The issue of the best rules for naming came up recently. I think the way of the future for real human readability is euphony. We want beautiful Code
, so why not beautiful markup? With the current discussions on XML 1.0 version 5 and its naming rules buzzing around, euphony has surely never been a more critical issue.
So what might rules be? "Jelliffe" is an old spelling for jolly. My parent's traced the familly tree back, they think, to Bosham, England a thousand years ago, which is when King Canute
One of the interesting parts of the tree is how often the same names come up: John Jelliffe, William Jelliffe and so on. Common enough names, but relentless and I have often wondered what the euphonic principles were. I have been looking at various a genealogical sites
recently, and I think I have cracked the rules.
We start of by discarding wives names. I am not sure many people picked their spouse because of their first name, as in The Importance of being Earnest (though there is an Earnest.) Here are the rules as I see them:
1) Any name that starts with J sound. But this must be a single syllable name (or single plus a diminuative.) John. Jane. James/Jimmy, Charles, Jessie
2) Any name that has an internal rhyme or sound in the same position. Emma, Thelma, Elton, Benton, Benson, Benjamin, Frederick, Fred, Terence, Preston, Elsie, William, Mildred, Helen, Ella, Illah (my favourite), Lillian, Ralph?, Pauline, Wellford, Edyth, Edwin, Jesse, Ethelyne, Elinor, Elward, Patrick
3) Any name with the same rhythm making dash dot dash dot: Catherine, Martha, Robert, Clara, Hazel, Joseph, Edith, David, Taylor, Martin, Emma, Roger, Myrtle, Walter, Waltby, Ella, Vincent, Arthur, Sarah, Eva, Richmond, Zada, Jesse, Elward, Rufus, Walter, William, Zalmon, Mahala, Thirza, Stebbins, Fannie
4) Any name with a soft sound that matches the ffs and soft J: Catherine, Martha, Howard, Edith, Nathaniel, Smith, Fern, Phoebe, Arthur, Eva, Virginia, Willis, Owen, Fond, William, Fannie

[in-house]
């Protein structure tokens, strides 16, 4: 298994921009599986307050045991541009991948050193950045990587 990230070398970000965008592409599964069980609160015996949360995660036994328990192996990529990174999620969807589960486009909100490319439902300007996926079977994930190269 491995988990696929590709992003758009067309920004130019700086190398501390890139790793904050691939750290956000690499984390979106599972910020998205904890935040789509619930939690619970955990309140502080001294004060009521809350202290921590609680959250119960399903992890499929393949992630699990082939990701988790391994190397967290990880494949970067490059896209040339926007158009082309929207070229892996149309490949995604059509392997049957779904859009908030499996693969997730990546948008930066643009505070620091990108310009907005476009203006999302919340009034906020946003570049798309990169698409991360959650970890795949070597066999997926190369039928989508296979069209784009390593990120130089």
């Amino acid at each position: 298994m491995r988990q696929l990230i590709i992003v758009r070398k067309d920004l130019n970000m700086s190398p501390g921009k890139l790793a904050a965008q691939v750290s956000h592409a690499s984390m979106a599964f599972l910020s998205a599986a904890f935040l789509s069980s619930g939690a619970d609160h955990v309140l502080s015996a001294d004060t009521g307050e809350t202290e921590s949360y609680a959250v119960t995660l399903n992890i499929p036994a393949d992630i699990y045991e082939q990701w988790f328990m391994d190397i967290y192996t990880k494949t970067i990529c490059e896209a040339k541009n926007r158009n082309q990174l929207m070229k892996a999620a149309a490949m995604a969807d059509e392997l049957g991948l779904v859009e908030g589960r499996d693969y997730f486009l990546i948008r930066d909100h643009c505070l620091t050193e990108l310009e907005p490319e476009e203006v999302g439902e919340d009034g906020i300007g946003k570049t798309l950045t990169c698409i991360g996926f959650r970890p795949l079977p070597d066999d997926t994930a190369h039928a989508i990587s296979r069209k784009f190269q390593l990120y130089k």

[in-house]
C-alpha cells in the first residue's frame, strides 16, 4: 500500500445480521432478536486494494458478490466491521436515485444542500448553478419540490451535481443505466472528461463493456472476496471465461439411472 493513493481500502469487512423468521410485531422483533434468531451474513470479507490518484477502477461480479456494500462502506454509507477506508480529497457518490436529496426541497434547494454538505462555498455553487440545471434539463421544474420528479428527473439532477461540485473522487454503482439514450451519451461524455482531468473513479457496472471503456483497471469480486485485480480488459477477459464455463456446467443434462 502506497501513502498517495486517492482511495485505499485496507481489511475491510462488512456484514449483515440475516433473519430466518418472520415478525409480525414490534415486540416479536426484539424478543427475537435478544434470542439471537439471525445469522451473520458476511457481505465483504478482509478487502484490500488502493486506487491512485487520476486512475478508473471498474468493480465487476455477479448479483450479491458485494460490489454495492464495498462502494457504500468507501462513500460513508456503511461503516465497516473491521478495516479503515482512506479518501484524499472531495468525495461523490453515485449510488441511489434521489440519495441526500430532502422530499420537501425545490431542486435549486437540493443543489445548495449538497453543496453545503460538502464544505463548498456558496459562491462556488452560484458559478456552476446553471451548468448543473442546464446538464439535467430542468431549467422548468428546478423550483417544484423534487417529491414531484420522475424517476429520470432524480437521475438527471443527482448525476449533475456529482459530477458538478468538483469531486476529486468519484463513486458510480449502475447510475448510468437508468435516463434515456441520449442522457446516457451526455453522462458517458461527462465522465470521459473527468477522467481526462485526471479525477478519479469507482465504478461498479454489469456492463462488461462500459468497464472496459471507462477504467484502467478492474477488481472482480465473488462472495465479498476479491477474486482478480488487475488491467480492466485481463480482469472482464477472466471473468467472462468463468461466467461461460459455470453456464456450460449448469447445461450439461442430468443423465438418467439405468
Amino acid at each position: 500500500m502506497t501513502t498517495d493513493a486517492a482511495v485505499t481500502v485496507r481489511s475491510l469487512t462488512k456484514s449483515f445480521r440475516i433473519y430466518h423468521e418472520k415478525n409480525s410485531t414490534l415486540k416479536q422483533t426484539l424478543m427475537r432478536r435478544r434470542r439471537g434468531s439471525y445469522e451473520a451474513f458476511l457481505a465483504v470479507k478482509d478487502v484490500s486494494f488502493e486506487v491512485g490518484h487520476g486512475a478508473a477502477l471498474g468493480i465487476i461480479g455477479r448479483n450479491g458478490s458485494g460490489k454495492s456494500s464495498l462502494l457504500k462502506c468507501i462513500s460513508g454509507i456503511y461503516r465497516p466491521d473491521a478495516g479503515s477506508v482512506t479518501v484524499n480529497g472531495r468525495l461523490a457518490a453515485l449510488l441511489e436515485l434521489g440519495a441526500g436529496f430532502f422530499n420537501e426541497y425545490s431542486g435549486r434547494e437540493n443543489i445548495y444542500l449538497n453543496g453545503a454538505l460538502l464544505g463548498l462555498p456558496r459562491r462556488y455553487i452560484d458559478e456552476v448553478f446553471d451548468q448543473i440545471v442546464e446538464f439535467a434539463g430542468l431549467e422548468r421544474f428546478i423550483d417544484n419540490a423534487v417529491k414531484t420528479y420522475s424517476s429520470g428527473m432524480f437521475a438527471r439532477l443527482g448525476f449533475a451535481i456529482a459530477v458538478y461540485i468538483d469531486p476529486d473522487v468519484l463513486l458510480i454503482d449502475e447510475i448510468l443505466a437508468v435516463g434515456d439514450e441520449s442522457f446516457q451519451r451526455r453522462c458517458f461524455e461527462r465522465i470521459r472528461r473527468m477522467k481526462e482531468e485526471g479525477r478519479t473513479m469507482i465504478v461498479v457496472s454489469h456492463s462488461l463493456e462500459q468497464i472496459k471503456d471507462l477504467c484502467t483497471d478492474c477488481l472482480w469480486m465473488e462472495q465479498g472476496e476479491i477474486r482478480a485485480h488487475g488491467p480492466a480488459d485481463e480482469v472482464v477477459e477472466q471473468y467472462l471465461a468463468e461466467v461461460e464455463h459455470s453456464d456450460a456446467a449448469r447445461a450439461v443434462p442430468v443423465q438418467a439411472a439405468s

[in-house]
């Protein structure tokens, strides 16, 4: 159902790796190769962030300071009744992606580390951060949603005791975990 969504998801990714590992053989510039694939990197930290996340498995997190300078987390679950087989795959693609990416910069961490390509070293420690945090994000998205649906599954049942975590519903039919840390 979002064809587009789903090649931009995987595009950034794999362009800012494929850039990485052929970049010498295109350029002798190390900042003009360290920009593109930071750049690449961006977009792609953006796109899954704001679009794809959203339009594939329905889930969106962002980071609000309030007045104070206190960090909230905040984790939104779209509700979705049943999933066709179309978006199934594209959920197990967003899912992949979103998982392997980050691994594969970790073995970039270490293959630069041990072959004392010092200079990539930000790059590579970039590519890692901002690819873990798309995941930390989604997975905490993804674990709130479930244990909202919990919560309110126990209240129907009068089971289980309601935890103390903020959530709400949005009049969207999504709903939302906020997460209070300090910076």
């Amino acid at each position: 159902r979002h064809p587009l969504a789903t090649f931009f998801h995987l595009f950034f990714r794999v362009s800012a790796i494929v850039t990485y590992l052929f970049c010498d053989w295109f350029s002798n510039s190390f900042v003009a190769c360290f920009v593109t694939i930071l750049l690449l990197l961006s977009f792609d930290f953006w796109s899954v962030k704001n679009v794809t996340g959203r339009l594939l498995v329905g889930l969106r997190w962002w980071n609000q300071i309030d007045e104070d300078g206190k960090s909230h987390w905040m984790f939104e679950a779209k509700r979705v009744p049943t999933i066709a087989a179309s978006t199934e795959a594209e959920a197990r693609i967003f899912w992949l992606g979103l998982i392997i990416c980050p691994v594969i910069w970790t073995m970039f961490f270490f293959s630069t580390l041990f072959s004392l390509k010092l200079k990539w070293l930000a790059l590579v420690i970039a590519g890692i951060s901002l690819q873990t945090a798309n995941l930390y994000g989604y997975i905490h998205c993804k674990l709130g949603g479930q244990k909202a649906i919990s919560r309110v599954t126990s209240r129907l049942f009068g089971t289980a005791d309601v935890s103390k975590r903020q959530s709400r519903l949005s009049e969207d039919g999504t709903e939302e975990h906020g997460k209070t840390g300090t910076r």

Of the rest, there is mob that seems to have surnames as their first name, in the American fashion (Burr). But these rules catch most of them. Some odd runs in New Jersey: Gustiss, Freylinghysen.
So a name like Estha really fits the euphonic bill: 2, 3 and 4.
And I guess it makes sense of the first name Luzon which crops up: rules 3 and 4.
So for people who are passionate about beautiful documents, I suggest that attribute names and namespace prefixes should be picked to be euphonic with the element names. We needn't, indeed we mustn't and shan't, put up with names picked because of some arbitrary theory of utility or historical accident, someone's mere whim or assertion. We need the science of euphony to get really beautiful markup and proper human memorability (surely a better goal than just readability?)
So now the XML conference keynotes will be poetry readings instead of open source rants?
Well that would be a change.
"XML 1.0 version 5" doesn't exactly inspire confidence that anyone involved with the project has a clue about naming things.
Glad to see you taking time out to muse on the importance of names and naming. My wife's surname is Byrne and we anguished for some time over the kid's being "Byrne-Jolliffe". We decided against for obvious reasons.
But names are important and socially connect us to people and things.